I spent a week in Salem recently with my granddaughter. During that time my biggest concern was what nutritious but yummy delights I was going to make for our breakfast and lunch. For the first time in a long time I felt completely relaxed.
I was pressed into service as a babysitter while my son worked and my daughter-in-law wrapped up her two kindergarten classes for the year, getting her students graduated into first grade. I fell into the role naturally and grew more confident as each day passed.
The truth is Kayla could have gone to the nursery at the school where her mother teaches like she usually does. But Rick asked me to leave for a week and the kids graciously offered me a place to stay. A long-neglected project in our laundry finally got moved to the front burner and Rick was willing to tackle it as long as I was out of the house. He didn't want my input, he said. Fine.
My days in Salem went something like this: wake up, make coffee,
Kayla wakes up, cuddle time, breakfast, play time, get dressed, go for a
walk with Kayla in the stroller, get coffee at Borders and peruse
books, walk home via the mall, lunch, nap, cuddle time, repeat morning
routine but add a shortbread cookie with the coffee.
I returned to Crescent City with a happy heart and floated through my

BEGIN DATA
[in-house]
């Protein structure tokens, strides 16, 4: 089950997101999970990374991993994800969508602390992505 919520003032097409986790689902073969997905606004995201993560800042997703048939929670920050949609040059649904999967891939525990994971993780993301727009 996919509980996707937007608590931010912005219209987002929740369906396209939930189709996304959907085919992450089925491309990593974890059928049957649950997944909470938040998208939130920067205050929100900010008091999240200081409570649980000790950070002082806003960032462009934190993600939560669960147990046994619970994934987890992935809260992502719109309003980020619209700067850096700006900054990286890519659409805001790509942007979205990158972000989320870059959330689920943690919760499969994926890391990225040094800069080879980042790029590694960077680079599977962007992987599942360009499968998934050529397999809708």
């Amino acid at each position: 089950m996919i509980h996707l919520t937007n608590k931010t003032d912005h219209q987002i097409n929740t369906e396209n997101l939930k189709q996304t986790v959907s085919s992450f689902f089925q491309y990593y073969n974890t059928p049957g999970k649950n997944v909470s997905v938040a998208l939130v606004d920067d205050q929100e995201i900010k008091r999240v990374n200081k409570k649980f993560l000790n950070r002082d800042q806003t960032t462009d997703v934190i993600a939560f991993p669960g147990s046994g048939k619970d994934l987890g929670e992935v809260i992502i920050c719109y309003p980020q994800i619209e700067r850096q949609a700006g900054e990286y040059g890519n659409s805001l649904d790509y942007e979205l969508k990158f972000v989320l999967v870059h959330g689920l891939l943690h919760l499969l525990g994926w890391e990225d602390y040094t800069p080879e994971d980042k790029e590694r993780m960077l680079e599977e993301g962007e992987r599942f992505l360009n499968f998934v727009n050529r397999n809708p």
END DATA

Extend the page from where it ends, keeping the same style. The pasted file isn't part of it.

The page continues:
first day back at work until last Tuesday. Early that morning we heard
on the scanner that there was a double shooting at Shangri La Trailer
Park. The rest of the day was nerve-racking, wondering where the
armed-and-dangerous perpetrator was and then hearing he was spotted at a
picnic table around the corner from my home.
The gruesome details of the circumstances leading up to the shootings
cast a shadow over each new day as the story enfolded. Monday morning,
editor Richard showed me a photograph of the victim her father had given
him at the candlelight vigil Friday night. Richard said the photo had
haunted him all weekend. The face of that young girl - she looked more
like 10 than 14 in her Hannah Montana PJs hugging her kitty Tigger -
looked back at me and I could only think of Kayla.
Heinous crimes against innocent children deserve the harshest
punishment. We all know it, but it's easy to not think about it until a
tragedy like this one plays out in our own back yard.
In a very short span of time I went from relaxed to repulsed. It's
more than a mood swing. I'm angry and disillusioned with the system that
let Cecilia down. A failed, dismal system that lets all the Cecilias in
our state, in our nation, in our world down.
If there's one thing we can do in the wake of this spilling of a
child's blood here in Crescent City, it's advocate for stricter laws
with fewer loopholes so the animals that stalk our children stay behind
bars like they should.
Reach Michele Thomas, The Daily Triplicate's publisher, at
email@example.com, 464-2141, or stop by 9 a.m. to 4:30 p.m.